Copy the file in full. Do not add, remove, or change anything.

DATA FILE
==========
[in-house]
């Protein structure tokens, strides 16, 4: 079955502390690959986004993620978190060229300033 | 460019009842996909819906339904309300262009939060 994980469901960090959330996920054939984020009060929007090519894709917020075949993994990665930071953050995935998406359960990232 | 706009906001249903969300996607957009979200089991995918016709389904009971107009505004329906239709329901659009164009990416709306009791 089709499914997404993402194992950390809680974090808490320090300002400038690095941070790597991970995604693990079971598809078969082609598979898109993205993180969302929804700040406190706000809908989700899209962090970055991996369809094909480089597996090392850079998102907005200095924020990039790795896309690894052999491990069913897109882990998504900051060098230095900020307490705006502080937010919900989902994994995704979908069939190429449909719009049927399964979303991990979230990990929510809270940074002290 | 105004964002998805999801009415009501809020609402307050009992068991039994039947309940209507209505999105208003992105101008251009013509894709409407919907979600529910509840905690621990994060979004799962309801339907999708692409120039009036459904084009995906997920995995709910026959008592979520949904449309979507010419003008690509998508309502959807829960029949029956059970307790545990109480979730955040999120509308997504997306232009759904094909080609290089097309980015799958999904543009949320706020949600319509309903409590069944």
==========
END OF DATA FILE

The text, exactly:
[in-house]
């Protein structure tokens, strides 16, 4: 079955502390690959986004993620978190060229300033 | 460019009842996909819906339904309300262009939060 994980469901960090959330996920054939984020009060929007090519894709917020075949993994990665930071953050995935998406359960990232 | 706009906001249903969300996607957009979200089991995918016709389904009971107009505004329906239709329901659009164009990416709306009791 089709499914997404993402194992950390809680974090808490320090300002400038690095941070790597991970995604693990079971598809078969082609598979898109993205993180969302929804700040406190706000809908989700899209962090970055991996369809094909480089597996090392850079998102907005200095924020990039790795896309690894052999491990069913897109882990998504900051060098230095900020307490705006502080937010919900989902994994995704979908069939190429449909719009049927399964979303991990979230990990929510809270940074002290 | 105004964002998805999801009415009501809020609402307050009992068991039994039947309940209507209505999105208003992105101008251009013509894709409407919907979600529910509840905690621990994060979004799962309801339907999708692409120039009036459904084009995906997920995995709910026959008592979520949904449309979507010419003008690509998508309502959807829960029949029956059970307790545990109480979730955040999120509308997504997306232009759904094909080609290089097309980015799958999904543009949320706020949600319509309903409590069944």